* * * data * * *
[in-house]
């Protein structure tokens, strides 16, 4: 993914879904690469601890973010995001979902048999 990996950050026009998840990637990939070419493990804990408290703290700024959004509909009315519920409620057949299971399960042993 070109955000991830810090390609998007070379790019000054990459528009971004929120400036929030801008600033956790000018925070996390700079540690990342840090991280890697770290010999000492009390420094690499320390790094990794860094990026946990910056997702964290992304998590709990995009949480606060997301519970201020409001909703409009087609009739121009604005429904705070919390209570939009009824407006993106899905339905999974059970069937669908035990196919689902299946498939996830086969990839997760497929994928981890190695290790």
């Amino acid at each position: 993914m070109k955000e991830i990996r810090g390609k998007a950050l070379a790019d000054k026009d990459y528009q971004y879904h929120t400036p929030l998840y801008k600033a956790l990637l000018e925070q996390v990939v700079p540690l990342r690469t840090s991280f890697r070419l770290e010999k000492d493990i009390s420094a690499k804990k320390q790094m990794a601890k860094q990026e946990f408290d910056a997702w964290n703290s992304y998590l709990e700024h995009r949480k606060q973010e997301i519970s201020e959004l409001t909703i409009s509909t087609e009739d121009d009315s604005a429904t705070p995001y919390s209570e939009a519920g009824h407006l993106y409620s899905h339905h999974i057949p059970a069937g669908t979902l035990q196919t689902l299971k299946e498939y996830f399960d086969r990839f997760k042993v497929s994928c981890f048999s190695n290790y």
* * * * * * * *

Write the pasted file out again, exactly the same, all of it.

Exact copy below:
[in-house]
């Protein structure tokens, strides 16, 4: 993914879904690469601890973010995001979902048999 990996950050026009998840990637990939070419493990804990408290703290700024959004509909009315519920409620057949299971399960042993 070109955000991830810090390609998007070379790019000054990459528009971004929120400036929030801008600033956790000018925070996390700079540690990342840090991280890697770290010999000492009390420094690499320390790094990794860094990026946990910056997702964290992304998590709990995009949480606060997301519970201020409001909703409009087609009739121009604005429904705070919390209570939009009824407006993106899905339905999974059970069937669908035990196919689902299946498939996830086969990839997760497929994928981890190695290790």
């Amino acid at each position: 993914m070109k955000e991830i990996r810090g390609k998007a950050l070379a790019d000054k026009d990459y528009q971004y879904h929120t400036p929030l998840y801008k600033a956790l990637l000018e925070q996390v990939v700079p540690l990342r690469t840090s991280f890697r070419l770290e010999k000492d493990i009390s420094a690499k804990k320390q790094m990794a601890k860094q990026e946990f408290d910056a997702w964290n703290s992304y998590l709990e700024h995009r949480k606060q973010e997301i519970s201020e959004l409001t909703i409009s509909t087609e009739d121009d009315s604005a429904t705070p995001y919390s209570e939009a519920g009824h407006l993106y409620s899905h339905h999974i057949p059970a069937g669908t979902l035990q196919t689902l299971k299946e498939y996830f399960d086969r990839f997760k042993v497929s994928c981890f048999s190695n290790y």